Wednesday, October 24, 2012
How does this match with “Best Practices?”
Barnes & Noble discloses breach involving pin pads at dozens of stores
October 24, 2012 by admin
Remember when Michael’s Stores found that pin pads in some stores had been replaced? It looks like the same thing has happened to bookseller Barnes & Noble’s brick and mortar stores. According to the New York Times, the firm discovered the breach on September 14. As of now, it appears that pads at 63 stores were tampered with in the following states: California, Connecticut, Florida, New York, New Jersey, Rhode Island, Massachusetts, Illinois, and Pennsylvania. There have reportedly been some claims of fraudulent use of card numbers associated with the breach.
So when will B&N send notifications to consumers – or won’t they? They did notify card issuers, and if all B&N has is name and card number, they may leave it to the card issuers to notify customers. The chain does suggest changing your PIN number, but doesn’t indicate how far back this breach might go. They do say that most fraudulent charges occurred in September.
Although the breach was detected on September 14, initial disclosure was delayed so as not to interfere with the government investigation. That’s understandable and permissible, but consider this:
The company has received two letters from the United States attorney’s office for the Southern District of New York that said it did not have to report the attacks to its customers during the investigation, according to the official. At least one of the letters said that the company could wait until Dec. 24 to tell the customers.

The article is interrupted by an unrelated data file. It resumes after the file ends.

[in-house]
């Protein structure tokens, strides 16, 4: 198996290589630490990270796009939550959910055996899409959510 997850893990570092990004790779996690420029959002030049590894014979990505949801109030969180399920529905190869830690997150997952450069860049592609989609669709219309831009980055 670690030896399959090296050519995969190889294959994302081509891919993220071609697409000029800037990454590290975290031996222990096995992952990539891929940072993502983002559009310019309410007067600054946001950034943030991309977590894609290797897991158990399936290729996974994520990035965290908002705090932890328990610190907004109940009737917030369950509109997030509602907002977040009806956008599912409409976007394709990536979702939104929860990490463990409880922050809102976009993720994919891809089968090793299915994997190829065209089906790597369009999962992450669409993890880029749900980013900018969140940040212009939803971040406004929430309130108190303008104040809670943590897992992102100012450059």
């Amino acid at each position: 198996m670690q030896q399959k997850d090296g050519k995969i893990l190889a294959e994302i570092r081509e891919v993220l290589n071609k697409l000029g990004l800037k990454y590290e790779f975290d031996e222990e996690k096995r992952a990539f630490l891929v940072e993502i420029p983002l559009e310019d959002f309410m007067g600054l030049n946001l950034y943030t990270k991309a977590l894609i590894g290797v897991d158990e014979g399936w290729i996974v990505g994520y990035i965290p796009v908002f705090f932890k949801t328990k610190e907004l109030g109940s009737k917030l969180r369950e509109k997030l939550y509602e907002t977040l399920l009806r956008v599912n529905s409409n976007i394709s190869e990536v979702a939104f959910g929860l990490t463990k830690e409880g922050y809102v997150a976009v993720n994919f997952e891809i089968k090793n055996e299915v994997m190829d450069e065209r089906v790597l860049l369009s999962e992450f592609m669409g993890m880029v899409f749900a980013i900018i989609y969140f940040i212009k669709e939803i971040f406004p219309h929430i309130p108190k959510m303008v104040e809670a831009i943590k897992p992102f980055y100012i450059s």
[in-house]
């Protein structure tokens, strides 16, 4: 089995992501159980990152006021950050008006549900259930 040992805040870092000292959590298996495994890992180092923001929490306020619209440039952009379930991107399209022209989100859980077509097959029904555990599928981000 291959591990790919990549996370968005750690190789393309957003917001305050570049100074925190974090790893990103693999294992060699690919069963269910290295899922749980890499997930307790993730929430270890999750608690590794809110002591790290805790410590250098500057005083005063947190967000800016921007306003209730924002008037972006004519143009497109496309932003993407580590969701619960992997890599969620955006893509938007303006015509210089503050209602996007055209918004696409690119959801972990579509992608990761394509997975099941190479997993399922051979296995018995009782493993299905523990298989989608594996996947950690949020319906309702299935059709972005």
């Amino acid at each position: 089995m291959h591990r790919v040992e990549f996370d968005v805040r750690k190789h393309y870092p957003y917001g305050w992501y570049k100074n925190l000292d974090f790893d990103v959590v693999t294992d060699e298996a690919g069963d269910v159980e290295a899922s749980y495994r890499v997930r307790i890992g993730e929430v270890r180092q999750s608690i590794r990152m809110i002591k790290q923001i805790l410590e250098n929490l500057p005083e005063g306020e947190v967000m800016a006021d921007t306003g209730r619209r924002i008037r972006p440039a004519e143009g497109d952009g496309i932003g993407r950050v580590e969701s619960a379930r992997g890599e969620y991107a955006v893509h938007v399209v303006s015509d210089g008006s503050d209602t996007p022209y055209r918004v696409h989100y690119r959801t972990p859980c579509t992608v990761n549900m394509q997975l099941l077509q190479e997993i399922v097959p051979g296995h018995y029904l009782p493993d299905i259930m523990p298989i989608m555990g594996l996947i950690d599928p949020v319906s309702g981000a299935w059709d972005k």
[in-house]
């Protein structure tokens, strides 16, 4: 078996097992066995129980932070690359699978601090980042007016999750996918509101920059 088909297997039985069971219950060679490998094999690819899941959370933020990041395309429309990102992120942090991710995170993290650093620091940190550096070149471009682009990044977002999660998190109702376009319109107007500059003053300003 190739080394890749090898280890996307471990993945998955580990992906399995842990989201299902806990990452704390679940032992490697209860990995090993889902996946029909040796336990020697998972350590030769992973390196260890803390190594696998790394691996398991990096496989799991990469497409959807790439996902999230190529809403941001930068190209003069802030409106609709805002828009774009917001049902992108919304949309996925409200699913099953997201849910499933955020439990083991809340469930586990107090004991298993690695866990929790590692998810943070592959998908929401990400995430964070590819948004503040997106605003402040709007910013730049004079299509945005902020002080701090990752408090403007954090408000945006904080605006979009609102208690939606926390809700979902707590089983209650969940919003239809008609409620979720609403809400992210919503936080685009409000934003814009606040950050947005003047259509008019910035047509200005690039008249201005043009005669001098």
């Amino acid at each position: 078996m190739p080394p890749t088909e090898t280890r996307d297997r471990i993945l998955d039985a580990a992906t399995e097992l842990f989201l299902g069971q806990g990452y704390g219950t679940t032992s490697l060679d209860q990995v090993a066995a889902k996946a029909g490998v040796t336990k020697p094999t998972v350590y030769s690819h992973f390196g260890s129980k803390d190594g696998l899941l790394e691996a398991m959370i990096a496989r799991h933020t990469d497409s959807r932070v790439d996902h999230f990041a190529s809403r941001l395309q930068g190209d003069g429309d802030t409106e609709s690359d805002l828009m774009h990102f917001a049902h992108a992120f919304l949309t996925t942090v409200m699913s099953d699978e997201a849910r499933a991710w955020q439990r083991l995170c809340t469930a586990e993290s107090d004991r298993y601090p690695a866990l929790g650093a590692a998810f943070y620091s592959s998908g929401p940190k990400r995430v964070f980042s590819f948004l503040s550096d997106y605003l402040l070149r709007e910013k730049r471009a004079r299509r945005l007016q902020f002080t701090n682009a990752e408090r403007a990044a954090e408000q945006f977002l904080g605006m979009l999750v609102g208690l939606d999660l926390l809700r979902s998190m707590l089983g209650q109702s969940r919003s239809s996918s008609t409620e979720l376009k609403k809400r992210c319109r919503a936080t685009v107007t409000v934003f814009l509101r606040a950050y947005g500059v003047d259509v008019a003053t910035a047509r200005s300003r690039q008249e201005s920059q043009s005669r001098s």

Where did the USAO get that December 24th date? Were they asked specifically if they could delay that long so as not to interfere with holiday sales, or was the USAO guestimating how long the investigation would take or….?
There is no notice on B&N’s web site at the time of this posting.
Think of this as the keys to your home. Would you leave them just anywhere?
"PS3 security has been compromised again. The holy grail of the PS3 security encryption keys — LV0 keys — have been found and leaked into the wild. For the homebrew community, this means deeper access into the PS3: the possibility of custom (or modified) firmware up to the most recent version, the possibility of bypassing PS3 hypervisor for installing GNU/Linux with full hardware access, dual firmware booting, homebrew advanced recovery (on the molds of Bootmii on Wii), and more. It might lead to more rampant piracy too, because the LV0 keys could facilitate the discovering of the newer games' encryption keys, ones that require newer firmware."
(Related) But there is such a thing as “bad management decisions” – when do they rise to negligence?
Sony PSN hacking lawsuit dismissed by judge
A California district judge has dismissed a handful of charges that plaintiffs brought against Sony, including negligence, restitution, and unjust enrichment in its handling of a PlayStation Network data breach last year.
Several lawsuits were filed against Sony PlayStation Network in the wake of a major security breach of the personal data of more than 75 million customers in April 2011.
On Friday, Judge Anthony Battaglia of the U.S. District Court in Southern California ruled that one of those class action suits is invalid, according to Courthouse News.